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Canada suspends official, probes shipbuilding data leak

Written by Nick Blenkey
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Officially, suspension of Vice-Admiral Mark Norman (above) is "temporary"

JANUARY 18, 2017 — Canada’s second-highest-ranked military commander Vice-Admiral Mark Norman has been relieved of his duties as vice-chief of the defense staff, reportedly in relation to allegations that classified information related to Canada’s multibillion-dollar shipbuilding program may have been leaked.

The RCMP is conducting the investigation, say media reports, as Norman had been responsible for the Canadian Forces National Investigation Service, creating a potential conflict of interest.

CBC News reports that sources say the allegation predates Norman’s appointment as vice-chief last summer and likely extends back to his time as commander of the navy.

“While in charge of the navy, Norman was intimately involved over several years in the development of requirements for the new warships,” says CBC News. “Those requirements are partly developed using intelligence and threat assessments of the capabilities of potential enemies, now and into the future.”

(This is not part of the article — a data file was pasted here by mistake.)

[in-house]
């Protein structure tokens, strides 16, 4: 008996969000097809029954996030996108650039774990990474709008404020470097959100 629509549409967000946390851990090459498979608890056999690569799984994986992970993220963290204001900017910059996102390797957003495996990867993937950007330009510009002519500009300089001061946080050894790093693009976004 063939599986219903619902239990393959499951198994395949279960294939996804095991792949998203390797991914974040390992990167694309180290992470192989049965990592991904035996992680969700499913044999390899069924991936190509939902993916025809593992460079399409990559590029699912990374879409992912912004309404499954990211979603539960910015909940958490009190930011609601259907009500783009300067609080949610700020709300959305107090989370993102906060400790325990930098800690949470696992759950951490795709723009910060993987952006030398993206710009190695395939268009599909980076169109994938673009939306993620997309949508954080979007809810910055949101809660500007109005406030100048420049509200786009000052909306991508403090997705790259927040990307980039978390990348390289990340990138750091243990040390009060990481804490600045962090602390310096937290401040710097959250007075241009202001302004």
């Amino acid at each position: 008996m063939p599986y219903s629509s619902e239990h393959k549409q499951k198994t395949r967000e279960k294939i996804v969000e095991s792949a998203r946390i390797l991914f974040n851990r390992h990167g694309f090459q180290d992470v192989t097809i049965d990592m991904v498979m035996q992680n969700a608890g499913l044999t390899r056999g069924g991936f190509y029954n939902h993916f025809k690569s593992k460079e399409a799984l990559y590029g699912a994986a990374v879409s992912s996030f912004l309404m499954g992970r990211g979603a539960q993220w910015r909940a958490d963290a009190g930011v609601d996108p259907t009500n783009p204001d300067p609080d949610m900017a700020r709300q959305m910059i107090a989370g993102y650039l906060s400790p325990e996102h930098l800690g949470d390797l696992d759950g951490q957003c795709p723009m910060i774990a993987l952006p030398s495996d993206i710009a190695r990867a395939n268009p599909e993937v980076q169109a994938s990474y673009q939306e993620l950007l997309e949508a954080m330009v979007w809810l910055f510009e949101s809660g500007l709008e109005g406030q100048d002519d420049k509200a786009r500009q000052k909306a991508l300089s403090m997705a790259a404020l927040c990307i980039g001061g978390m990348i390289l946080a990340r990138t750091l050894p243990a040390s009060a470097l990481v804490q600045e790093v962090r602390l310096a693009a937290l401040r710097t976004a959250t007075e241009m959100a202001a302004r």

Before a request for proposals goes out to potential contractors, most of the military’s classified annexes are removed.

Defence sources say a leak of data would likely have involved portions of those classified addenda.

CBC News cites Ken Hansen, a retired navy planner and defense analyst, as saying it would be a serious breach if that kind of data made its way into the defense industry.

“A competitor that saw the classified data would have a really good insight into what the Canadian government and what the navy itself thinks is most needed in going forward for future warships,” he told CBC “If this breach took place, it is a very serious compromise of intelligence information that should not be shared with unqualified people, and it could be an international incident depending on what the source of that intelligence was.”

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